(Adds FAA comment, more details)
By Kylie Madry
MEXICO CITY, Oct 25 (Reuters) - Volaris airlines is planning its budget on the expectation that Mexico will regain its Category 1 aviation safety rating by the second half of 2023, the Mexican airline's finance chief said on Tuesday.
"We are budgeting for the second half of next year, and we are closely monitoring that," Volaris Chief Financial Officer Jaime Pou said in an investor call.
Mexico President Andres Manuel Lopez Obrador said at a regular news conference Tuesday that authorities from his country will travel to the United States this weekend to discuss regaining the rating.
In May 2021, the Federal Aviation Administration (FAA) downgraded Mexico's aviation safety rating, an action barring Mexican carriers from adding new U.S. flights and limits the ability of airlines to carry out marketing agreements with one another.
Over the objections of the Mexican government, the FAA downgraded Mexico - one of the most common international destinations for U.S. air travelers - from a level called Category 1, which signifies compliance with international standards, to Category 2, the lowest level.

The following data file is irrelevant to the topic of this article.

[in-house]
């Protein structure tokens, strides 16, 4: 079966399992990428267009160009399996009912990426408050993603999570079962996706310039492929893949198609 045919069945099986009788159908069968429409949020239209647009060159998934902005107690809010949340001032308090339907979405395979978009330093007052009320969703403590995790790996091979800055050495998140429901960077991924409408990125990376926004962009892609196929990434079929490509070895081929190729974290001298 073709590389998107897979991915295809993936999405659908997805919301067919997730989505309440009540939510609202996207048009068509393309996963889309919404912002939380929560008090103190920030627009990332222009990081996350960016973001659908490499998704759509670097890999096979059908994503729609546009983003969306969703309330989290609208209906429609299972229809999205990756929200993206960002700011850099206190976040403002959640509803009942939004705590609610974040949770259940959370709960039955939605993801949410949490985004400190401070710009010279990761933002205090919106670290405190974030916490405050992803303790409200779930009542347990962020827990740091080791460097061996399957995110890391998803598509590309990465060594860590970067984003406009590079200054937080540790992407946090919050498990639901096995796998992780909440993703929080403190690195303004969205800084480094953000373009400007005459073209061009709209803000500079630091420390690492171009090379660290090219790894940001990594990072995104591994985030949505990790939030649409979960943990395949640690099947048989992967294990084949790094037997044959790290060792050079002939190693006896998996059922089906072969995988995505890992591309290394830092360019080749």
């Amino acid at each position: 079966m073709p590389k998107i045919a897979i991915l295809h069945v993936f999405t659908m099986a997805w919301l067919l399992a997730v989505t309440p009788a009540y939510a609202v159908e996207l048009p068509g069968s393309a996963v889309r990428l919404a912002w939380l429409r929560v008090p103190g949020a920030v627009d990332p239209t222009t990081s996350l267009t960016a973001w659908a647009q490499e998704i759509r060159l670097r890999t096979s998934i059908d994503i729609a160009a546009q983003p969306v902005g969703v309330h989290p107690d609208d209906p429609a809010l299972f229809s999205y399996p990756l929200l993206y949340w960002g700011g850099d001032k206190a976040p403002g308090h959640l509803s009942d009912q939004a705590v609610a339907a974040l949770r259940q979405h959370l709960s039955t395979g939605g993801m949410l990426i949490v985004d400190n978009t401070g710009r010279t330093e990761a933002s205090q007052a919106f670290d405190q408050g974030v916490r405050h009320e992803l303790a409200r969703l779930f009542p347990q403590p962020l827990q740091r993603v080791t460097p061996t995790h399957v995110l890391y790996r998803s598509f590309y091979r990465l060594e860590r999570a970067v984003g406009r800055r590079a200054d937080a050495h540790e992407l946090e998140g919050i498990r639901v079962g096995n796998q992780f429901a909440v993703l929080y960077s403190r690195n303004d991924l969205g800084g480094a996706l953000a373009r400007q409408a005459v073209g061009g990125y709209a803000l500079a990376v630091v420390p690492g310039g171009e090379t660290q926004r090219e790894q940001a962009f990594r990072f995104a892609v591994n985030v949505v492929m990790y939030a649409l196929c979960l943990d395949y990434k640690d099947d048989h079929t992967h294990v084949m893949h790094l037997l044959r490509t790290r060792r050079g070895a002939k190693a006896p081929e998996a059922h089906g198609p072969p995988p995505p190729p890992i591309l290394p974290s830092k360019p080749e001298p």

"Things are really advancing," Lopez Obrador said, explaining that the head of the transportation ministry, the deputy minister and the head of the aviation authority would make the trip to Washington.
An FAA spokesman said Tuesday the agency continues "to provide assistance to Mexico’s civil aviation authority." About 90% of countries rated achieved Category 1 and meet international air safety standards.
Volaris Chief Executive Enrique Beltranena said Mexican authorities were "working on required changes to the aviation regulations (and) mechanisms for financing the expenses that they need to spend for getting the category back."
Beltranena said things were now "moving along much better" than in previous months following recent shake-ups in Mexico's transportation ministry, which included replacing the head of the country's aviation authority.
The head of Mexico's aviation authority took office last week with the prime objective of recovering the rating, the transportation ministry said in a statement.
Last month, the chief executive of Mexican carrier Aeromexico said "the damage done by (the downgrade) is significant."
In June, Mexico said it hoped to return to Category 1 soon after seven meetings with FAA officials including a review in June. (Reporting by Kylie Madry; Additional reporting by Raul Cortes; Editing by Sarah Morland, Mark Porter and David Shepardson in Washington; Editing by Aurora Ellis)